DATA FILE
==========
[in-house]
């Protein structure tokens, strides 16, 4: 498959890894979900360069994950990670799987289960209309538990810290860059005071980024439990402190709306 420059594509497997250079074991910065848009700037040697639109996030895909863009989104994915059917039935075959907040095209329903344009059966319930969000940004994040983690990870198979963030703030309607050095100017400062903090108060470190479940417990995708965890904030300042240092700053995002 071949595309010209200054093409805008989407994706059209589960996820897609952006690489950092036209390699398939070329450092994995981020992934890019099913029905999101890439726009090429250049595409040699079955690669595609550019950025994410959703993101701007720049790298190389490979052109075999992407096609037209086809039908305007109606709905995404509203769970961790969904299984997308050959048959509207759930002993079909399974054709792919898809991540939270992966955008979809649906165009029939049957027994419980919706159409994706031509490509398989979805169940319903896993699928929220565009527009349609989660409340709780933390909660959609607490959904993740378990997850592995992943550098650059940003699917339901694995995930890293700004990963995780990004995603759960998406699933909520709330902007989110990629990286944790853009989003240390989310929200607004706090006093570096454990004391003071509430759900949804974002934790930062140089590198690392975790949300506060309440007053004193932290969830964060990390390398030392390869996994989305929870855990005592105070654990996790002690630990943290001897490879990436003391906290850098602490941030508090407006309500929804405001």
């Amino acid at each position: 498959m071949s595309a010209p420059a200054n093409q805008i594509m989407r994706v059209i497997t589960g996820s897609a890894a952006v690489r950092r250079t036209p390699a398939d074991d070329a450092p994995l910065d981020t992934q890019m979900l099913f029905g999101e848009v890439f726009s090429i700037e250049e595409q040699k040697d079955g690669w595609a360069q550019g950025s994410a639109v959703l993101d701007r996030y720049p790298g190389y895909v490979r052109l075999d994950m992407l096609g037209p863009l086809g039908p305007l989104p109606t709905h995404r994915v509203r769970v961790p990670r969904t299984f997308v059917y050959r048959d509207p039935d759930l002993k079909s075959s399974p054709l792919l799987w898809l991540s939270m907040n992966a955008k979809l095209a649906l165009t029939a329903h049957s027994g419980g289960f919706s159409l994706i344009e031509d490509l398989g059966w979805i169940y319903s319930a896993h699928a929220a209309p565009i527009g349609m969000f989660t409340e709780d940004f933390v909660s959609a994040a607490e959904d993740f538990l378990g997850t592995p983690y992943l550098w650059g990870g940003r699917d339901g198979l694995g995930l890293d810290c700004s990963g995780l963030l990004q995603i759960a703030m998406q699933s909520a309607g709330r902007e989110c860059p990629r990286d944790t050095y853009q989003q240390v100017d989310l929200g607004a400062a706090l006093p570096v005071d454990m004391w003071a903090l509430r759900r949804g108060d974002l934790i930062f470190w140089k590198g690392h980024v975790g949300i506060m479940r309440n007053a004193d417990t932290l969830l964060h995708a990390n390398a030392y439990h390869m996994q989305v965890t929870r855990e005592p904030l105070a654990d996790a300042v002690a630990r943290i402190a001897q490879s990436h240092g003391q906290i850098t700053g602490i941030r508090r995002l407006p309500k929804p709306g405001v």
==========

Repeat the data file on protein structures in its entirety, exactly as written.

[in-house]
């Protein structure tokens, strides 16, 4: 498959890894979900360069994950990670799987289960209309538990810290860059005071980024439990402190709306 420059594509497997250079074991910065848009700037040697639109996030895909863009989104994915059917039935075959907040095209329903344009059966319930969000940004994040983690990870198979963030703030309607050095100017400062903090108060470190479940417990995708965890904030300042240092700053995002 071949595309010209200054093409805008989407994706059209589960996820897609952006690489950092036209390699398939070329450092994995981020992934890019099913029905999101890439726009090429250049595409040699079955690669595609550019950025994410959703993101701007720049790298190389490979052109075999992407096609037209086809039908305007109606709905995404509203769970961790969904299984997308050959048959509207759930002993079909399974054709792919898809991540939270992966955008979809649906165009029939049957027994419980919706159409994706031509490509398989979805169940319903896993699928929220565009527009349609989660409340709780933390909660959609607490959904993740378990997850592995992943550098650059940003699917339901694995995930890293700004990963995780990004995603759960998406699933909520709330902007989110990629990286944790853009989003240390989310929200607004706090006093570096454990004391003071509430759900949804974002934790930062140089590198690392975790949300506060309440007053004193932290969830964060990390390398030392390869996994989305929870855990005592105070654990996790002690630990943290001897490879990436003391906290850098602490941030508090407006309500929804405001």
């Amino acid at each position: 498959m071949s595309a010209p420059a200054n093409q805008i594509m989407r994706v059209i497997t589960g996820s897609a890894a952006v690489r950092r250079t036209p390699a398939d074991d070329a450092p994995l910065d981020t992934q890019m979900l099913f029905g999101e848009v890439f726009s090429i700037e250049e595409q040699k040697d079955g690669w595609a360069q550019g950025s994410a639109v959703l993101d701007r996030y720049p790298g190389y895909v490979r052109l075999d994950m992407l096609g037209p863009l086809g039908p305007l989104p109606t709905h995404r994915v509203r769970v961790p990670r969904t299984f997308v059917y050959r048959d509207p039935d759930l002993k079909s075959s399974p054709l792919l799987w898809l991540s939270m907040n992966a955008k979809l095209a649906l165009t029939a329903h049957s027994g419980g289960f919706s159409l994706i344009e031509d490509l398989g059966w979805i169940y319903s319930a896993h699928a929220a209309p565009i527009g349609m969000f989660t409340e709780d940004f933390v909660s959609a994040a607490e959904d993740f538990l378990g997850t592995p983690y992943l550098w650059g990870g940003r699917d339901g198979l694995g995930l890293d810290c700004s990963g995780l963030l990004q995603i759960a703030m998406q699933s909520a309607g709330r902007e989110c860059p990629r990286d944790t050095y853009q989003q240390v100017d989310l929200g607004a400062a706090l006093p570096v005071d454990m004391w003071a903090l509430r759900r949804g108060d974002l934790i930062f470190w140089k590198g690392h980024v975790g949300i506060m479940r309440n007053a004193d417990t932290l969830l964060h995708a990390n390398a030392y439990h390869m996994q989305v965890t929870r855990e005592p904030l105070a654990d996790a300042v002690a630990r943290i402190a001897q490879s990436h240092g003391q906290i850098t700053g602490i941030r508090r995002l407006p309500k929804p709306g405001v």